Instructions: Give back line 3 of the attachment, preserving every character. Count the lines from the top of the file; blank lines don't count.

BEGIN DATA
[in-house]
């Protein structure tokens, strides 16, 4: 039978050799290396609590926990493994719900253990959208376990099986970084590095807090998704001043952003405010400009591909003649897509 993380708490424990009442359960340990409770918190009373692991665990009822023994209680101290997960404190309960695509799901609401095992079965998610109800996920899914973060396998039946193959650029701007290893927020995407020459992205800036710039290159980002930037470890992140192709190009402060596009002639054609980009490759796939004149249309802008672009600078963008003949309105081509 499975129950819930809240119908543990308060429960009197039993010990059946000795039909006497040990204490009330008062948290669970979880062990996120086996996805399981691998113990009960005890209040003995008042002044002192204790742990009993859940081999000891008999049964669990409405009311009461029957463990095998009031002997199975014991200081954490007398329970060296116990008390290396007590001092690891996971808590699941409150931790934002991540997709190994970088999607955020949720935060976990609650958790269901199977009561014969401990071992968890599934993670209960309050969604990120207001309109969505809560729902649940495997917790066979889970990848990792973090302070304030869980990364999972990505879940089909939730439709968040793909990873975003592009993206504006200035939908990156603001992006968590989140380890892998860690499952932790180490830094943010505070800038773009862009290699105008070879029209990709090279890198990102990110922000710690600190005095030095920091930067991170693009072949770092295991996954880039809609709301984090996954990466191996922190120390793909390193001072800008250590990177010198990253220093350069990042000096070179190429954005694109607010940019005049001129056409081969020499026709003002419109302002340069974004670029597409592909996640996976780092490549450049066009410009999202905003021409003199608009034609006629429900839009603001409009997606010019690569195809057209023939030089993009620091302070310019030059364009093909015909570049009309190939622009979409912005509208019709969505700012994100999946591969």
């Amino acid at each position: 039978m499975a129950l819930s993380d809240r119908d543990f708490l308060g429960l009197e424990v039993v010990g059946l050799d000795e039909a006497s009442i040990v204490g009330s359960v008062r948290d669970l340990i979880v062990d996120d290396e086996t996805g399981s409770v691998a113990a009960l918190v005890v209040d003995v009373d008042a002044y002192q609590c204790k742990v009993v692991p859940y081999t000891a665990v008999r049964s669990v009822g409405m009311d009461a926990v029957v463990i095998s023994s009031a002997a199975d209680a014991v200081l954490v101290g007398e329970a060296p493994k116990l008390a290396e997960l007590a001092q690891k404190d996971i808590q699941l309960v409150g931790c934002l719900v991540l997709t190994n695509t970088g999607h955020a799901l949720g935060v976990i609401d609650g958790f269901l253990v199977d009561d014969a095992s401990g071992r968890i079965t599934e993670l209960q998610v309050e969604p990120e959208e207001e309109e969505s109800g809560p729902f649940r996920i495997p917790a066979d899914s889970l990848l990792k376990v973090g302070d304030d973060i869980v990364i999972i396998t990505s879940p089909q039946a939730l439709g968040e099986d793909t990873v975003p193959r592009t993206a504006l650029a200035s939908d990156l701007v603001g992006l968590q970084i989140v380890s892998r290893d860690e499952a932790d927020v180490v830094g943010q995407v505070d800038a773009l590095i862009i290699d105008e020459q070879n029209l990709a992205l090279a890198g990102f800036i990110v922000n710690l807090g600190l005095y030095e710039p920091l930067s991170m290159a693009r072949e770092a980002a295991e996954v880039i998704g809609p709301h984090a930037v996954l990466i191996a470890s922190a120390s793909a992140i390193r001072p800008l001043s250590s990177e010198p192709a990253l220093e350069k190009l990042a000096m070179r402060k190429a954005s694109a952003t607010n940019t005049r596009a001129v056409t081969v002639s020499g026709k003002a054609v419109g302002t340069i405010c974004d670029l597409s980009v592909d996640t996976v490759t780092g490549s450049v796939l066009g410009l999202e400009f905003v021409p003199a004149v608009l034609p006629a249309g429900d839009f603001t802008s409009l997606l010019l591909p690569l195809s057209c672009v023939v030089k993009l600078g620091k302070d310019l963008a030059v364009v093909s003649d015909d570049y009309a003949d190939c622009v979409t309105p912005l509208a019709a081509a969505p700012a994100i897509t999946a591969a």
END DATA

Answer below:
């Amino acid at each position: 039978m499975a129950l819930s993380d809240r119908d543990f708490l308060g429960l009197e424990v039993v010990g059946l050799d000795e039909a006497s009442i040990v204490g009330s359960v008062r948290d669970l340990i979880v062990d996120d290396e086996t996805g399981s409770v691998a113990a009960l918190v005890v209040d003995v009373d008042a002044y002192q609590c204790k742990v009993v692991p859940y081999t000891a665990v008999r049964s669990v009822g409405m009311d009461a926990v029957v463990i095998s023994s009031a002997a199975d209680a014991v200081l954490v101290g007398e329970a060296p493994k116990l008390a290396e997960l007590a001092q690891k404190d996971i808590q699941l309960v409150g931790c934002l719900v991540l997709t190994n695509t970088g999607h955020a799901l949720g935060v976990i609401d609650g958790f269901l253990v199977d009561d014969a095992s401990g071992r968890i079965t599934e993670l209960q998610v309050e969604p990120e959208e207001e309109e969505s109800g809560p729902f649940r996920i495997p917790a066979d899914s889970l990848l990792k376990v973090g302070d304030d973060i869980v990364i999972i396998t990505s879940p089909q039946a939730l439709g968040e099986d793909t990873v975003p193959r592009t993206a504006l650029a200035s939908d990156l701007v603001g992006l968590q970084i989140v380890s892998r290893d860690e499952a932790d927020v180490v830094g943010q995407v505070d800038a773009l590095i862009i290699d105008e020459q070879n029209l990709a992205l090279a890198g990102f800036i990110v922000n710690l807090g600190l005095y030095e710039p920091l930067s991170m290159a693009r072949e770092a980002a295991e996954v880039i998704g809609p709301h984090a930037v996954l990466i191996a470890s922190a120390s793909a992140i390193r001072p800008l001043s250590s990177e010198p192709a990253l220093e350069k190009l990042a000096m070179r402060k190429a954005s694109a952003t607010n940019t005049r596009a001129v056409t081969v002639s020499g026709k003002a054609v419109g302002t340069i405010c974004d670029l597409s980009v592909d996640t996976v490759t780092g490549s450049v796939l066009g410009l999202e400009f905003v021409p003199a004149v608009l034609p006629a249309g429900d839009f603001t802008s409009l997606l010019l591909p690569l195809s057209c672009v023939v030089k993009l600078g620091k302070d310019l963008a030059v364009v093909s003649d015909d570049y009309a003949d190939c622009v979409t309105p912005l509208a019709a081509a969505p700012a994100i897509t999946a591969a």